The setting for this poignant novel is Rosenau, an isolated Austrian Village, and the story encompasses generations of villagers and their intimate lives. The magic of the novel lies in the author's ability to make the faraway seem familiar, even when it is tragic or brutal. Structured as short stories told from the viewpoints of different members of the village, the novel follows their intertwined lives from 1909 through 1977, layering story upon story to develop the village and the characters.
Lippi's characters are nothing short of wonderful. There is, for example, Johanna, whose heart is torn between her love for Francesco--a soldier hiding in the Austrian Alps--and her sister Angelika, who hides her dependence upon Johanna behind not-so-subtle reminders of familial duty. And there is Katharina, whose impulsiveness causes her to betray her two half-brothers for a ride in a Nazi motorcar, and Stante, who proves his worth not only in the Wainwright's workshop but also by his courage withstanding the Nazis. The character portrayals are based upon Lippi's own experiences living in Austria for four years. You'll hate for these stories to end. --This text refers to the Hardcover edition.
In a series of interconnected vignettes spanning 1909^-77, Lippi breathes life into the village of Rosenau, an isolated dairy-farming community nestled in the Austrian Alps. Each chapter focuses on a segment of different women's lives, mainly: Anna, a young wife living in a household run by her mother-in-law, who receives a postcard from an outside man and sets the whole village talking; Johanna, a spinster living with her sister's family, who falls in love with an Italian deserter in her beloved alpine meadow and lives with the secret for the next 50 years; Angelika, Johanna's sister, who measures her own worth by the quality of the cheese she makes for her husband; and Katharina, who desperately wants to ride in one of the new automobiles of the Nazi soldiers. The simple lifestyle and Lippi's eloquent descriptions bring to life a world alien to the modern one yet brimming with emotions and events of universal understanding, evoking children's author Kate Seredy's Good Master and Singing Tree. An outstanding read. Melanie Duncan --This text refers to the Hardcover edition.See all Product Description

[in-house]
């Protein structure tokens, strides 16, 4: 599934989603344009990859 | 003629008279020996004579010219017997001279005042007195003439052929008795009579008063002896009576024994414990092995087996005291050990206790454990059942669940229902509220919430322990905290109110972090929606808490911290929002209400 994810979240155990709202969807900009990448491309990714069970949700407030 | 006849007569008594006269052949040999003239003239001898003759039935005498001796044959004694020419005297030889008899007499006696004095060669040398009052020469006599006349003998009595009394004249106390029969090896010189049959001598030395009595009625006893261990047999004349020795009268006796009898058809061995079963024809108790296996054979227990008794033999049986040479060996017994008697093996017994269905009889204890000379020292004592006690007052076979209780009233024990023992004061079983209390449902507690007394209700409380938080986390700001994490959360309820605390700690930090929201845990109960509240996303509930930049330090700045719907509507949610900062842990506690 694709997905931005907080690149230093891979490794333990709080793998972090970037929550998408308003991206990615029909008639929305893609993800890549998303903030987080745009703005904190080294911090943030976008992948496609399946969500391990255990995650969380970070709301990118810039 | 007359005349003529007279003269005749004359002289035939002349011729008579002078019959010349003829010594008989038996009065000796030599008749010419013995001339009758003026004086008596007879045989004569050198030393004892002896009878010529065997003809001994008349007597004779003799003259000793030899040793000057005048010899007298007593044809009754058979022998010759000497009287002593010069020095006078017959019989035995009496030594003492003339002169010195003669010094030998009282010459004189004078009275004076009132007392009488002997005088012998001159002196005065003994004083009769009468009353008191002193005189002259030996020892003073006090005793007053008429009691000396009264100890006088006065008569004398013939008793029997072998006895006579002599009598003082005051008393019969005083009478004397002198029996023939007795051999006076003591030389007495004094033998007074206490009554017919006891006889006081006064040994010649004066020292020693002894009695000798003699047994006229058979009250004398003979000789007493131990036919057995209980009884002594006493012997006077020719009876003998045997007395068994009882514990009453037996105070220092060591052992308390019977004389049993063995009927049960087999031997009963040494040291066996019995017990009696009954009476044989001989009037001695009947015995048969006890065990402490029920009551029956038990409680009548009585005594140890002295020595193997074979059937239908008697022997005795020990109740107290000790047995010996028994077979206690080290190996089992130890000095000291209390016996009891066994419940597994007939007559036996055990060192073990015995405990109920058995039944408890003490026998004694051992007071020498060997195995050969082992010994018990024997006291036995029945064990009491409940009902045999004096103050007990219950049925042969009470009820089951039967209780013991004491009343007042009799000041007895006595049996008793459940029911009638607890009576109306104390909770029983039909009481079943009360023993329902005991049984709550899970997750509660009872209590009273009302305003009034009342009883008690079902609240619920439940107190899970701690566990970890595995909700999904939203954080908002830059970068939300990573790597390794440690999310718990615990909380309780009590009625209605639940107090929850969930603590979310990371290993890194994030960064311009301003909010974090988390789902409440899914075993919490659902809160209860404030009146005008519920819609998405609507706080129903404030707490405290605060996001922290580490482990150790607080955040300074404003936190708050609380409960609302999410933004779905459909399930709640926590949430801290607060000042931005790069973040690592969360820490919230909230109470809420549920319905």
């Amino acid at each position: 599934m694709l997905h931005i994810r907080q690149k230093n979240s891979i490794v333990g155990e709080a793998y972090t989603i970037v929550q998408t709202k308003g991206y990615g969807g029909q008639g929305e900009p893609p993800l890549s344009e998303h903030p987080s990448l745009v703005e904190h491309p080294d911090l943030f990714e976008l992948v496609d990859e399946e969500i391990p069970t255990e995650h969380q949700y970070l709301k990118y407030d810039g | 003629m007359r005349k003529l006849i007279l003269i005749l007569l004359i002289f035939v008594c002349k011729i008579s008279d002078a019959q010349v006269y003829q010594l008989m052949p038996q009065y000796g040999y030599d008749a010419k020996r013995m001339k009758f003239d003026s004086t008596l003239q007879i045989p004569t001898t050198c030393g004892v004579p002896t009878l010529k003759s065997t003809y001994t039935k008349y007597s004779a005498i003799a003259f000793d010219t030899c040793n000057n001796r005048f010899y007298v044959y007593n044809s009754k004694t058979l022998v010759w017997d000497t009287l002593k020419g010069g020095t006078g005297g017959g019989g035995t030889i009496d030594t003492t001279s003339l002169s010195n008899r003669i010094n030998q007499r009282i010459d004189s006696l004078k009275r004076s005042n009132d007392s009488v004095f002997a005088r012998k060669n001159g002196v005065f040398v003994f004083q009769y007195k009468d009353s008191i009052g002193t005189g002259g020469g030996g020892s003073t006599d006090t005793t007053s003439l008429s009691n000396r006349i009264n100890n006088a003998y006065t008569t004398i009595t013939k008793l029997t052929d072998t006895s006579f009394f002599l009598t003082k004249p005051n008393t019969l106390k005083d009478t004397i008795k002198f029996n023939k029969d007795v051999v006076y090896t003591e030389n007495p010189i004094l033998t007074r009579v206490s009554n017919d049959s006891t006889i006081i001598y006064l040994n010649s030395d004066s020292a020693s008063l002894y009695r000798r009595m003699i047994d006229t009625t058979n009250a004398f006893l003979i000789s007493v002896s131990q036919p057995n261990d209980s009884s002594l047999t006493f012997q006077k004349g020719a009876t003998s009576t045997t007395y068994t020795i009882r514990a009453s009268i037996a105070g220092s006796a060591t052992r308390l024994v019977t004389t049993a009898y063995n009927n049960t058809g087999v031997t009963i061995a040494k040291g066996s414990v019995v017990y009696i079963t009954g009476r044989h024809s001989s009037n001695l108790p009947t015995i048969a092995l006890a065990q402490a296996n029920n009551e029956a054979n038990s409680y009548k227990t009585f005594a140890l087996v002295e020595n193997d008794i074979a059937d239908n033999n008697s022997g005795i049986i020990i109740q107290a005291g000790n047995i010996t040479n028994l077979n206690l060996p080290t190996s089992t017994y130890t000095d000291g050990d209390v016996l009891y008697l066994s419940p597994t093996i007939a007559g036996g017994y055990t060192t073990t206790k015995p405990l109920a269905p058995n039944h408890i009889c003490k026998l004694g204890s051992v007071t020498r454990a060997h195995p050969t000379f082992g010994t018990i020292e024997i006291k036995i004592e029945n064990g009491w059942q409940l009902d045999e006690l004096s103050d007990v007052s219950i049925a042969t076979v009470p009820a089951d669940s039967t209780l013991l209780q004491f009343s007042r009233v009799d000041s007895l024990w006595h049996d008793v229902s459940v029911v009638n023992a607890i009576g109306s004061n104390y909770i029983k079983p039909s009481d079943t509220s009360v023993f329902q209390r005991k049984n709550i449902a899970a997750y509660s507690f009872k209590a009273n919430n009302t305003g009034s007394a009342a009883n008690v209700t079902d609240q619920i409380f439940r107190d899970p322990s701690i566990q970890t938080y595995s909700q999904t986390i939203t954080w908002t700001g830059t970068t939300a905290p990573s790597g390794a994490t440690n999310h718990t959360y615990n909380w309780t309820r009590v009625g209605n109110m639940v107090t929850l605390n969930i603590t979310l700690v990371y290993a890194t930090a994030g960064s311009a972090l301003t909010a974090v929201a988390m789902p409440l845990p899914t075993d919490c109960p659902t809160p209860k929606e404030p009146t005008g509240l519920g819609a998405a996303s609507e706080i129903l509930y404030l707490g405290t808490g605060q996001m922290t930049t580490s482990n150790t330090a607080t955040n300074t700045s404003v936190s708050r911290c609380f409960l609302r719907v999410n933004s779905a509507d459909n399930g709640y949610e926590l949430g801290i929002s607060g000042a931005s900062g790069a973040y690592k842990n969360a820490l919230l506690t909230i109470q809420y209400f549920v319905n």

In "Homestead", Rosina Lippi writes a series of short stories dealing with women in the Austrian village of Rosenau. Read morePublished on Sept. 3 2000 by Sophia
I have been enjoying the high marks other reviewers have given to Homestead. The enjoyed the book so much that I'd like to comment also. Read morePublished on Sept. 3 2000
After reading Rosina Lippi's works written as Sara Donati ("Into the Wilderness" and "Dawn on a Distant Shore"), I was thrilled to find "Homestead". Read morePublished on Aug. 25 2000 by R. Harden
I was sad to get to the end of the book, I wanted more! I have been telling everyone I know, male and female to read this book. It is such an amazing piece of art.Published on April 13 2000
This book is a gem. I didn't know I could identify so completely with characters from another country, time, and way of life. Read morePublished on Jan. 21 2000 by Christine L. Braun
I only happened upon Homestead after finishing (and really enjoying) Into the Wilderness. I was looking for the "Wilderness" sequel release date, and discovered it's... Read morePublished on Jan. 20 2000 by JILL MAROTTA
The author is so brilliant in the way she writes that sometimes she tells a personal story of a character that allows you to draw the conclusions on your own; and, sometimes she... Read morePublished on Nov. 4 1999 by Diane Wischmann